Why Some Cheeses Need A Wax Rind And Others Don't

Some types of cheese rinds occur naturally, developing as a protective coating during the aging process. Other types of rind, however, are introduced by the cheesemaker. Washed rind cheeses, for example, typically grow their aromatic coatings via a brine that promotes the growth of an edible mold. So-called bloomy rind cheeses also produce a rind from edible mold — although in their case, it comes from sprayed-on spores.

These types of cheese rinds are edible. Wax rind cheeses and those bound in cloth, by contrast, are not — though the wax is safe to eat if it's accidentally consumed. Why are certain cheeses coated in wax? Just as some cheesemakers want mold to grow on their cheeses, others do not. It all depends upon the preferred flavor profile. Wax is almost exclusively used on semi-hard cheeses (Dutch Gouda being a classic example), and its use prevents oxygen exposure and any kind of mold growth. It also helps to seal in the cheese's moisture and keeps it from drying out. However, there is some debate about their safety concerning anaerobic bacteria, such as botulism (per Utah State University).

It's an anaerobic rather than aerobic method of cheese aging, and something of a recent innovation, at least by cheese standards, as wax wasn't used as a rind option until the latter part of the 19th century.

The invention of wax rind cheeses

There's a reason Dutch cow's milk cheeses like Gouda and Edam are famous for their wax rinds. This rind style was invented in the Netherlands during the 19th century for use in these famous cheeses. However, it bears noting that each style had been made for centuries before this innovation occurred.

Gouda, for instance, has a history that dates back to 1184, and it is reputed to be one of the world's oldest cheeses still made using the same original recipe. Edam, too, has been made since the Middle Ages. These cheeses were originally sold at local markets but gained greater exposure with the rise of the Dutch East India Company during the 17th century and the subsequent sale of Dutch products in markets around the globe. This was an important factor in their evolution. Dye was originally used to color and harden the Dutches cheeses but was eventually replaced by paraffin-based wax rinds, which in addition to their anaerobic qualities, made Gouda and Edam instantly recognizable to consumers in foreign markets.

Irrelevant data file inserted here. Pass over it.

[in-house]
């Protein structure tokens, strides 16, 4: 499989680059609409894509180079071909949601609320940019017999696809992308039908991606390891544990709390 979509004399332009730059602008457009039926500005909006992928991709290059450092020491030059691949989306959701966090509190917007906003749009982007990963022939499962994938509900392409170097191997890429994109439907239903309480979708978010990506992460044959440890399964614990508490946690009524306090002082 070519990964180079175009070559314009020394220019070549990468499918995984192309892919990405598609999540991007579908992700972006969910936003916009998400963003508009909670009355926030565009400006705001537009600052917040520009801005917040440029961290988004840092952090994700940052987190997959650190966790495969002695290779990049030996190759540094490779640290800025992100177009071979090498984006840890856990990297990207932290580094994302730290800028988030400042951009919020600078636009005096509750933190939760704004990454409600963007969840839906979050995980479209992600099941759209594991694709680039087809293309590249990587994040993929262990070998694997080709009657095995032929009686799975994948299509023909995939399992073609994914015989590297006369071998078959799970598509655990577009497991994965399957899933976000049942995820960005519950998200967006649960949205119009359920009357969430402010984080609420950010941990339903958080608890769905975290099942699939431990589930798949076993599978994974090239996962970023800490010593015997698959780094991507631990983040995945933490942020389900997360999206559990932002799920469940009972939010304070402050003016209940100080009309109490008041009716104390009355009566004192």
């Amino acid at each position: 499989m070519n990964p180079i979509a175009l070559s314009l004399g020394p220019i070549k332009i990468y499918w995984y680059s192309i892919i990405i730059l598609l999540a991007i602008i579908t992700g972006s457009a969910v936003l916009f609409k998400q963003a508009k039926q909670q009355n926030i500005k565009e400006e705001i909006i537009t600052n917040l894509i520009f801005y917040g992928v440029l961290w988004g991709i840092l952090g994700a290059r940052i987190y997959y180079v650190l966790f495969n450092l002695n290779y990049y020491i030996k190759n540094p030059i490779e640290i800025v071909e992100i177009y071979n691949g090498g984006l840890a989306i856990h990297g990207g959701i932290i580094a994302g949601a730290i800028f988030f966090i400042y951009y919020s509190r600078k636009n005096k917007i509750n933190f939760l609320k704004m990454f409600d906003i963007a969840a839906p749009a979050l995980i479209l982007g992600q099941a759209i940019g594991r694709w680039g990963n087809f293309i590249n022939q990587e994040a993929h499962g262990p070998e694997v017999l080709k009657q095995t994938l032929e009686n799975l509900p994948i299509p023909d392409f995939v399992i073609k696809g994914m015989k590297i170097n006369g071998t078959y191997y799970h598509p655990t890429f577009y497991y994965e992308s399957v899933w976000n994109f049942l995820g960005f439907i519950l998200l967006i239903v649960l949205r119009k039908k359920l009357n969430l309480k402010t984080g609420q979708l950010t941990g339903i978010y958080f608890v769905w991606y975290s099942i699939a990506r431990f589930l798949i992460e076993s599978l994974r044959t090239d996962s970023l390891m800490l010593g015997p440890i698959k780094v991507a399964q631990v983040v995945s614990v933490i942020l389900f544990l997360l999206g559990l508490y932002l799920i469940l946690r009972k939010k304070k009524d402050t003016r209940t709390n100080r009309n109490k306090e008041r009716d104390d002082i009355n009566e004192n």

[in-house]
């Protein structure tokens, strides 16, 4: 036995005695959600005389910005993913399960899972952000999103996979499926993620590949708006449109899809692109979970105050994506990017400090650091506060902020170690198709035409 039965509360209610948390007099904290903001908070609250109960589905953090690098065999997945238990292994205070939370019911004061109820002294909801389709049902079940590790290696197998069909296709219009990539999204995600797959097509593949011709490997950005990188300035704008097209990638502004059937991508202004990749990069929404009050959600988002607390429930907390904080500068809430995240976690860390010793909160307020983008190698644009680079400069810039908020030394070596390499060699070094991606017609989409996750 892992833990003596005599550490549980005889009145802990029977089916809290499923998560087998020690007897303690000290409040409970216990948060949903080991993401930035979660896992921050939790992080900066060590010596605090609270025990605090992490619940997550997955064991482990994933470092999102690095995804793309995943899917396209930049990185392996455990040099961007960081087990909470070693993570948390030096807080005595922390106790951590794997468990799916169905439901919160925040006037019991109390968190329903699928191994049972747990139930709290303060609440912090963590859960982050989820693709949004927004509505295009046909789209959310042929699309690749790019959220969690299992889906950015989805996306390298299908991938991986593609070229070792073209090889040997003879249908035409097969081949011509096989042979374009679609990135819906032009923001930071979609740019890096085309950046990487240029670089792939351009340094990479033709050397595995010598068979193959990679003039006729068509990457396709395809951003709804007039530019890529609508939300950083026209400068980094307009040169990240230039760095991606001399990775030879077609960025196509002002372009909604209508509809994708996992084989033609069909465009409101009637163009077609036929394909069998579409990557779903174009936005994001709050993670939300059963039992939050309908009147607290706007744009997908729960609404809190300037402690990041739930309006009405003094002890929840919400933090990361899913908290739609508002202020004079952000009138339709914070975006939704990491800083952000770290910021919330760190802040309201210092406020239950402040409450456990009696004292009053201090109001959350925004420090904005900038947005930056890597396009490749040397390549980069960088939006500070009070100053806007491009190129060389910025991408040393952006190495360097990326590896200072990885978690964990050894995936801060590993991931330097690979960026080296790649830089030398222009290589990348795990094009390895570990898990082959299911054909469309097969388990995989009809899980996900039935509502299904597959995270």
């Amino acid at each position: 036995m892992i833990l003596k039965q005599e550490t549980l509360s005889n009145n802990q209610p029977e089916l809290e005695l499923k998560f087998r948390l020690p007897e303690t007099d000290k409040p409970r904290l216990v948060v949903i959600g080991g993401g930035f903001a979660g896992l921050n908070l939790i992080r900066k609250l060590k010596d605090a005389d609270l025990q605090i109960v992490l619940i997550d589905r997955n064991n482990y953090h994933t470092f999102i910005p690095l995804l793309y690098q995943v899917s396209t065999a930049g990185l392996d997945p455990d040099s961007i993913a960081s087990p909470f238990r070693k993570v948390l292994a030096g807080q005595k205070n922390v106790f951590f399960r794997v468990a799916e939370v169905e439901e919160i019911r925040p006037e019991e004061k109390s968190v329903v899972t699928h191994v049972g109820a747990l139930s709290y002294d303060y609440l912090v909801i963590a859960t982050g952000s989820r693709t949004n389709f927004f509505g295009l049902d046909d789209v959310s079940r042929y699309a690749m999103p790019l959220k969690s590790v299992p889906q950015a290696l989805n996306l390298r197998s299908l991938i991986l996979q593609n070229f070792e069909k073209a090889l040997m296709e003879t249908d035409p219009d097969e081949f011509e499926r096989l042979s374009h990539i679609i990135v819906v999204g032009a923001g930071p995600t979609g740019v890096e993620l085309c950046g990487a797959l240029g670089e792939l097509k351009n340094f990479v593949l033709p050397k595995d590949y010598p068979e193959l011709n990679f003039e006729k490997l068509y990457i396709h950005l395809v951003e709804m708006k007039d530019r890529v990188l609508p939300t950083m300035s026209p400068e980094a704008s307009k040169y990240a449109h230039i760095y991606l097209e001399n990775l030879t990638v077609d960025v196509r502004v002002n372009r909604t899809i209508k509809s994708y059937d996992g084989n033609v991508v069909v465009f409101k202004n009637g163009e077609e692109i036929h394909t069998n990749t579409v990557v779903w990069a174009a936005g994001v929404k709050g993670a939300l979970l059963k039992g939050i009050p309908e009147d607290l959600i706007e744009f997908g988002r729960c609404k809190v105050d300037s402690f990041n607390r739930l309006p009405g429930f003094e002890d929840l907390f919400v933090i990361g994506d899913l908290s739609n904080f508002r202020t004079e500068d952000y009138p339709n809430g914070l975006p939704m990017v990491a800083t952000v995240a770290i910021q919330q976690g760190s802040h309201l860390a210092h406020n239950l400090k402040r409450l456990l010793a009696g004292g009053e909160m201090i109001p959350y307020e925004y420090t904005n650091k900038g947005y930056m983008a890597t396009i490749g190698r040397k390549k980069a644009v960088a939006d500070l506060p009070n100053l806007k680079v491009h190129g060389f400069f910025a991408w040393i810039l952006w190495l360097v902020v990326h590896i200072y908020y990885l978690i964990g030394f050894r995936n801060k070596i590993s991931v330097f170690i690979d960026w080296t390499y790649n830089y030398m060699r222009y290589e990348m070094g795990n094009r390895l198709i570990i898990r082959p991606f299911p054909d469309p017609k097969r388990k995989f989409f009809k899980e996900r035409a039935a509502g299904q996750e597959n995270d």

The wax also helped to preserve the cheeses for long sea voyages, and unlike dyes, it kept the cheeses from becoming chipped or otherwise damaged during travel.

Which cheeses besides Gouda and Edam feature wax rinds?

As the origin of wax rind cheeses suggests, there were numerous factors at play besides flavor profile. The colorful red, yellow, and orange waxes were as much a marketing tool as they were a preservative. Flavor was also a deciding factor, however, due to the pioneering Dutch use of spices in their exported cheese products.

Nowadays, the Netherlands is still a leader in the use of wax on cheeses, notably with Gouda and Edam. But this rind style is also used on cheeses in other nations as well, from some types of manchego cheeses produced in Spain to cheddar and Cheshire cheeses in the U.K. The reasons for its use remain the same in almost every instance. Wax rinds prevent unwanted mold growth, keep the cheeses moist, and allow them to remain fresh even when shipped and sold in far-flung markets.

These wax rinds are not meant to be consumed, of course, and are quite easy to remove. They can also be recycled afterward. Candle making, for example, is a popular way to repurpose them.